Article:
BGP synchornization

trojan81
trojan81 used Ask the Experts™
on
Hello BGP experts.

Scenario:

RTR-A has EBGP session with ISP-A (AS7000)
RTR-B has EBGP session with ISP-B (AS8000)
RTR-A and RTR-B have IBGP session between each other (AS6000) and peer to a route reflector.

Both RTRs have NO Synchornization and advertising 50.50.50.0/20  to their directly connected ISP.

Question:  If I disconnect the IBGP link on RTR-A, will it still advertise 50.50.50.0/20 to ISP-A? Keep in mind there is NO Synchronization under router BGP
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Top Expert 2010

Commented:
Question:  If I disconnect the IBGP link on RTR-A, will it still advertise 50.50.50.0/20 to ISP-A? Keep in mind there is NO Synchronization under router BGP

You have no included whether or not A and B are the originating routers of 50.50.50.0/20; I am assuming they are.

Yes, of course it will; disabling synchronization prevents BGP from validating iBGP routes. I think you are missing the point of what sync is and what it provides; Synchronization states that, if your AS passes traffic from another AS to a third AS, BGP should not advertise a route before all the routers in your AS have learned about the route via IGP


Source: http://www.cisco.com/en/US/tech/tk365/technologies_tech_note09186a00800c95bb.shtml#synch

Author

Commented:
RFC,

Yes A and B are the originating routers.
What if I turn on synchronization on RTR-A and cut off it's IBGP connection. So that means it will only have an EBGP connection to the service provider. Will it still advertise 50.50.50.0/20 to the ISP or will that stop?
Top Expert 2010

Commented:
Yes, both routers will still advertise the route
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Author

Commented:
rfc,

I witnessed a few weeks ago that when RTR-A has "NO SYNC" and loses it's IBGP link, it will still advertise 50.50.50.0/20. Traffic will try to come back through ISP-A and get dropped because RTR-A no longer has a connection to the internal network.
However, with SYNC enabled, it will stop advertising that network out to ISP-A. Thus, traffic will come back in through ISP-B through RTR-B and make it back to the internal network because it still has it's IBGP connection in tact.

Does that sound right?
Top Expert 2010

Commented:
do you have a network diagram with the RR; I need a complete picture of how the network is configured along with the configs please.

Thanks
Billy
Top Expert 2010

Commented:
by the way, it does not make sense, that is why I am asking for a network diagram along with the configs. Also I need to see the RR in relation to the clients and where the upstreams connect to in your network.

Billy

Author

Commented:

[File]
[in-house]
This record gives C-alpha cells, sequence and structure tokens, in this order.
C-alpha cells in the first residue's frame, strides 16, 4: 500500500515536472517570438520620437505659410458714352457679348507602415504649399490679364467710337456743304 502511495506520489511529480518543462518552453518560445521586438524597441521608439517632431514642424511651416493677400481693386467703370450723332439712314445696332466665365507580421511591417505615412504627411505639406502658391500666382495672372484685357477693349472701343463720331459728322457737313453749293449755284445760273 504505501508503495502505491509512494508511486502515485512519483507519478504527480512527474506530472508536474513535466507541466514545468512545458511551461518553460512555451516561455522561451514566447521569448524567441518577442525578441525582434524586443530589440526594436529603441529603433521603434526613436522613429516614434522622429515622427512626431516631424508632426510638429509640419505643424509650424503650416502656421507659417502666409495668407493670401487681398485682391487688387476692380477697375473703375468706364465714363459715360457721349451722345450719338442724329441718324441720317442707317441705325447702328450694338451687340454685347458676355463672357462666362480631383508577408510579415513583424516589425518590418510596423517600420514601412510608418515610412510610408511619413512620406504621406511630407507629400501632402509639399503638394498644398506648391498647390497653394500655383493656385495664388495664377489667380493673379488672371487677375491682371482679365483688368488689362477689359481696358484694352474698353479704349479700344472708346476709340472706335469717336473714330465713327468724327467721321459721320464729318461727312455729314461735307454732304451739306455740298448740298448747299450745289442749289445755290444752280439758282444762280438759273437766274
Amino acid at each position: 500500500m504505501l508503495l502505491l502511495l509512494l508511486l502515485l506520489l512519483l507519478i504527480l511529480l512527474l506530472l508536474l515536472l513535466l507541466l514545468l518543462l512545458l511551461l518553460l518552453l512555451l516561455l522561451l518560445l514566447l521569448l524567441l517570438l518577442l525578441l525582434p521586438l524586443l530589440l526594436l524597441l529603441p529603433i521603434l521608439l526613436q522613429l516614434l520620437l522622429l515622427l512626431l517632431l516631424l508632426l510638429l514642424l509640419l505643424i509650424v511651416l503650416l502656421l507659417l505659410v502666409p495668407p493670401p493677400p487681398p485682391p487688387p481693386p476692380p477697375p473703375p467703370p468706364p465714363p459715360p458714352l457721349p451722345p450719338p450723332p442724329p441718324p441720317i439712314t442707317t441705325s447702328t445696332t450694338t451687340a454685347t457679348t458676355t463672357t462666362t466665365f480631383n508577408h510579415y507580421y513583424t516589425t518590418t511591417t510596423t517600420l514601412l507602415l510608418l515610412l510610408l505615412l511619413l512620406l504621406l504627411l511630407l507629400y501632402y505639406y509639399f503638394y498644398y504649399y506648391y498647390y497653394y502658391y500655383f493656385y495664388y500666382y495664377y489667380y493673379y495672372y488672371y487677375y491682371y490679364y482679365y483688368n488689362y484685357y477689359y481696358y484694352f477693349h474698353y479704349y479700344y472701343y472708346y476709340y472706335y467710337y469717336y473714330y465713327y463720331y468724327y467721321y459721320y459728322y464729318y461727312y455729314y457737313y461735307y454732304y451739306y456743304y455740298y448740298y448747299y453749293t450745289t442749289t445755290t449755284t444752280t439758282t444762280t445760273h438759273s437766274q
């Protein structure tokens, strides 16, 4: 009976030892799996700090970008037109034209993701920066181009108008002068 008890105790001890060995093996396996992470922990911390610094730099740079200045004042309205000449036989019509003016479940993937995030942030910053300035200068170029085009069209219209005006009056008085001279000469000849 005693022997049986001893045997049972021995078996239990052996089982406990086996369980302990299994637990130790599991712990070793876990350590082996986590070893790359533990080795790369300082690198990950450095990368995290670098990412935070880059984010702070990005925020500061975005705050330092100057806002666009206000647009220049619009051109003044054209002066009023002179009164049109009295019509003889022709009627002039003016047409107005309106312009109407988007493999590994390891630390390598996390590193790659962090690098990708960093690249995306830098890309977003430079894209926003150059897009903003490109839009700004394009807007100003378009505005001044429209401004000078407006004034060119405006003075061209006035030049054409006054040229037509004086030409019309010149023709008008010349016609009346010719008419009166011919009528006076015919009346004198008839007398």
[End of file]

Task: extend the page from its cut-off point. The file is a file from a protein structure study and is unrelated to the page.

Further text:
Billy,

Unfortunately I don't have the ability to get configs because as a Jr. engineer, they do not allow me access to that piece of the network. I just watch over their shoulders.

Just looking at old emails and I made a mistake in the explanation.

RTR-A and RTR-B do not peer to a route reflector. Their inside facing interfaces (GI0/1) connect to a layer 2 switch and run HSRP.

What I observed was when GI0/1 went out on RTR-A with the NO SYNC config, it will still advertise to ISP-A and all internet traffic will stop. However, with SYNC enabled, it will no longer advertise to ISP-A and RTR-B-ISP-B will handle the internet.



Top Expert 2010

Commented:
> However, with SYNC enabled, it will no longer advertise to ISP-A and RTR-B-ISP-B will handle the internet.

This tells me that RTR-A and RTR-B do NOT have a pull-up route (Typically to null0); it appears that IGP is used to send the routes to all neighbors. This is typically not best practice as you can clearly see why. The routers that are the originating routers should have a pull-up route (static route to null0) so in the even that IGP is having issues, the routers are still advertised upstream. There are several ways to accomplish advertising the routes via BGP.

http://www.pacnog.org/pacnog1/day4/b0-6up.pdf

The comments not best practice should be take with a grain of salt; there are several ways to design BGP and IGP to accomplish several things, and depending on the topology, this is more than likely at one point considered best practice or was the only way to accomplish the task. The pull-up route is very important and should not be in IGP, as a matter of fact, aggregate routes and customer routes should not be in BGP, only internal ifrastructure such as PtP links and loopback, etc. All others should be in BGP to be considered best practice.

Billy

Author

Commented:
RFC,

AS I understood and also by looking at after configs, simply by putting in SYNC in RTR-A under BGP, RTR A no longer advertises the 50.50.50.0/20 network after it loses it's IBGP connection.

This fixes the issue because now traffic is not trying to come back through RTR-A and will thus go through RTR-B.

Does that sound correct to you?
 
Top Expert 2010
Commented:

No, it does not sound right; you always want to advertise your routes. That is the reason for adding a
 pull-up route to Null0 and always advertising the networks. Read up on flap dampening:

http://www.cisco.com/en/US/tech/tk365/technologies_tech_note09186a00800c95bb.shtml#flapdampen

If there is a connection broken between your routers, all traffic will be reverted to Null0; however, this could be avoided with built-in redundancy into your network.

Billy

Author

Commented:
I appreciate your response Billy. What you proposed makes better sense.

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